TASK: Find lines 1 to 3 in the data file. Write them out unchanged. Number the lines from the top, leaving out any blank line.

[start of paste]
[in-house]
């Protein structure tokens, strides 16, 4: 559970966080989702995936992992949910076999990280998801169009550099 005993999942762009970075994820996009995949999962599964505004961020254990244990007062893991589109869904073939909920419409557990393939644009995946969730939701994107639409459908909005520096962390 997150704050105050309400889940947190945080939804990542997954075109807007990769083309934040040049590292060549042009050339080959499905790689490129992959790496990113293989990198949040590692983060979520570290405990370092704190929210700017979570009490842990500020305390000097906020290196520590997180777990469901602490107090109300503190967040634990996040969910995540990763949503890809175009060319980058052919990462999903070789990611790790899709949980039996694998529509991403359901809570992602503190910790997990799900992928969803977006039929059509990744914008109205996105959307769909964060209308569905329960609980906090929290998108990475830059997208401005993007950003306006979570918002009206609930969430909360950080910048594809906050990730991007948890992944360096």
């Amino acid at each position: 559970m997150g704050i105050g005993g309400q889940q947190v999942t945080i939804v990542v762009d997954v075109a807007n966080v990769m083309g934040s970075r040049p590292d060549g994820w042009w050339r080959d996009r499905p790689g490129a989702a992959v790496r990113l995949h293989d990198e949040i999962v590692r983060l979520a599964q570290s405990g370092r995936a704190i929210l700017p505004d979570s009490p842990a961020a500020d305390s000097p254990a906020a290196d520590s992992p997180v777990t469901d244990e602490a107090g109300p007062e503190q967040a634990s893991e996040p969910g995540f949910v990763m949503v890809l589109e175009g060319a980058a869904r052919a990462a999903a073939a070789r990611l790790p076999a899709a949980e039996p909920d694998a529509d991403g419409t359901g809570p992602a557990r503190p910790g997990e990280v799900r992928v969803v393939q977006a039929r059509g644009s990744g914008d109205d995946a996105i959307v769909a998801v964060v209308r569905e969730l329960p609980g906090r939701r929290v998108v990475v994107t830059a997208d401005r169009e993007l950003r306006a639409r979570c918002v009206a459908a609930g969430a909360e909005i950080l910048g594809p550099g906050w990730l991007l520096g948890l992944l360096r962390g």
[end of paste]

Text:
[in-house]
């Protein structure tokens, strides 16, 4: 559970966080989702995936992992949910076999990280998801169009550099 005993999942762009970075994820996009995949999962599964505004961020254990244990007062893991589109869904073939909920419409557990393939644009995946969730939701994107639409459908909005520096962390 997150704050105050309400889940947190945080939804990542997954075109807007990769083309934040040049590292060549042009050339080959499905790689490129992959790496990113293989990198949040590692983060979520570290405990370092704190929210700017979570009490842990500020305390000097906020290196520590997180777990469901602490107090109300503190967040634990996040969910995540990763949503890809175009060319980058052919990462999903070789990611790790899709949980039996694998529509991403359901809570992602503190910790997990799900992928969803977006039929059509990744914008109205996105959307769909964060209308569905329960609980906090929290998108990475830059997208401005993007950003306006979570918002009206609930969430909360950080910048594809906050990730991007948890992944360096």
């Amino acid at each position: 559970m997150g704050i105050g005993g309400q889940q947190v999942t945080i939804v990542v762009d997954v075109a807007n966080v990769m083309g934040s970075r040049p590292d060549g994820w042009w050339r080959d996009r499905p790689g490129a989702a992959v790496r990113l995949h293989d990198e949040i999962v590692r983060l979520a599964q570290s405990g370092r995936a704190i929210l700017p505004d979570s009490p842990a961020a500020d305390s000097p254990a906020a290196d520590s992992p997180v777990t469901d244990e602490a107090g109300p007062e503190q967040a634990s893991e996040p969910g995540f949910v990763m949503v890809l589109e175009g060319a980058a869904r052919a990462a999903a073939a070789r990611l790790p076999a899709a949980e039996p909920d694998a529509d991403g419409t359901g809570p992602a557990r503190p910790g997990e990280v799900r992928v969803v393939q977006a039929r059509g644009s990744g914008d109205d995946a996105i959307v769909a998801v964060v209308r569905e969730l329960p609980g906090r939701r929290v998108v990475v994107t830059a997208d401005r169009e993007l950003r306006a639409r979570c918002v009206a459908a609930g969430a909360e909005i950080l910048g594809p550099g906050w990730l991007l520096g948890l992944l360096r962390g």